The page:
Fears of flooding have put a federally mandated runway area extension at Wheeler Downtown Airport under scrutiny.
Kansas City has proposed moving part of Lou Holland Drive that runs near the north end of the airport's main runway to route it beyond the Missouri River levee. Doing so would mean adding 90,000 cubic yards of earthen fill to the channel between the new road and the runway area.
Several levee authorities and other officials worry about the work stretching into the Missouri River flood plain, because narrowing the channel could cause the river to run higher and faster, taxing the levees.
?In light of what happened in New Orleans, we need to make sure that (the project) will not have a negative impact on our levee system,? said Richard Lanning, North Kansas City Levee District board president.
The U.S. Army Corps of Engineers, has reversed its earlier stance and now says the project will raise river surface levels. Last month the corps wrote a letter to the North Kansas City Levee District saying that a newer study showed that the project could hurt the area around the proposed fill.
Airport officials said they would work closely with the Corps of Engineers and the levee districts to correct any potential flooding problems, and Aviation Department consultants said the risk of flooding is remote.
?If they tell us what to do, we will do it,? said Mark Van Loh, Kansas City aviation director.
Morteza Dastjerdi, a project engineer for the Kansas City Water Services Department and a member of the Kansas City Levee Committee, said that the increases in the river?s speed and surface level as concluded in the newer study were not significant enough to warrant objections.
An environmental assessment study of the runway improvements, done for Kansas City by the Lee?s Summit-based Coffman Associates consulting firm, indicated that impacts to the levee systems could not be avoided, but initial hydraulic analyses concluded that the fill would not compromise the flood plain?s ability to contain a 100-year flood around the airport.
Leon Staab, district engineer for the North Kansas City Levee District, is skeptical of the analyses because, he contends, they have been biased toward acceptance of the project.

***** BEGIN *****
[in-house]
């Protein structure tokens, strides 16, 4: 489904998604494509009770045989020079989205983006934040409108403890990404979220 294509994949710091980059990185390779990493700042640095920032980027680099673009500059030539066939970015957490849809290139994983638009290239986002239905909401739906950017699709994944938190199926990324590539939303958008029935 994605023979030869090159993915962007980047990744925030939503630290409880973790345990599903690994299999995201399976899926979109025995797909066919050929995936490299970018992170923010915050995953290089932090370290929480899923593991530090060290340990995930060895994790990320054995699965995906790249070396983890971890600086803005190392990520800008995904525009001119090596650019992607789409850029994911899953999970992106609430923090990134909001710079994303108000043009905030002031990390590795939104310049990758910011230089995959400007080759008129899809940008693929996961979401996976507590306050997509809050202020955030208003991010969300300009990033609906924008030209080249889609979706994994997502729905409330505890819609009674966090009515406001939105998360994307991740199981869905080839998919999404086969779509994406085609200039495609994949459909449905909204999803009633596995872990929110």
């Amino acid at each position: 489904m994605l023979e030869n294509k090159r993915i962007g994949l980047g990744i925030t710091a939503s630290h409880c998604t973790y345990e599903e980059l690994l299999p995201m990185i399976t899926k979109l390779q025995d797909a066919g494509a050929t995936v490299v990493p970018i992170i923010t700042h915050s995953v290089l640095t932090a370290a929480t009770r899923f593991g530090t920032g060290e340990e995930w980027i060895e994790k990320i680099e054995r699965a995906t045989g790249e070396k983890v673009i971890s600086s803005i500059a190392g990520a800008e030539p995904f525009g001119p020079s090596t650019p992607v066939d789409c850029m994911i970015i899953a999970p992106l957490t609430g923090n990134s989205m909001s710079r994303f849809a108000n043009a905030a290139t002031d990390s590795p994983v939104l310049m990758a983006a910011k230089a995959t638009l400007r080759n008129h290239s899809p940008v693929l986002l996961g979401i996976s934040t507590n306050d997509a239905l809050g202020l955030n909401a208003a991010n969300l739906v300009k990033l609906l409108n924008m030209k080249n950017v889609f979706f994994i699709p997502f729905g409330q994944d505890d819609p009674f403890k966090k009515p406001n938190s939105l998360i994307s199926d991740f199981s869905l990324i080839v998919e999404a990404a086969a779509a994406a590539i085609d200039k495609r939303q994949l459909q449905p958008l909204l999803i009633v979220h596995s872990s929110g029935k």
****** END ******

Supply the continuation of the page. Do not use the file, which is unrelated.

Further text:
?Given the potential for loss of life and the estimated $1.7 billion dollars of investment within the protected areas of the North Kansas City unit,? Staab said, ?the levee district?s official position is that any impact is significant.?
A more complex study last year by the local HDR engineering firm showed no negative effect even in a flood similar to the one in 1993, said Molly Waller, an airport environmental planner for Coffman Associates, which is assisting the Aviation Department with its master plan for the airport.
Waller said the 1993 flood was bigger than a 100-year flood, which is the measure that had been used in the previous studies.
Charles Detrick of the Corps of Engineers played down the issue and said it was up to other governmental entities to decide how the runway area plan was carried out.
Waller said she and airport officials might look at the studies again and consider ways to mitigate potential flooding problems.
Nothing has been decided, she said, and addressing concerns are part of the continuing environmental assessment.
The target date for construction is 2007. The project is part of $70 million worth of improvements.
News stories provided by third parties are not edited by "Site Publication" staff. For suggestions and comments, please click the Contact link at the bottom of this page.
Last week, the Federal Aviation Administration verbally committed $20 million for the Metropolitan Airports Commission project.
Despite St. Charles County's surging business and population growth, it hasn't been full-speed ahead for the two low-lying general-aviation airports in the county's northeast corner.
Earthmovers are at work at the South Waller County Airport, which is being built on a 1,980-acre site between Brookshire and Katy.
OMAHA, Neb. -- There are new developments now in the battle to keep Eppley Airfield running strong amid the flood concerns. Leaders are closing part of...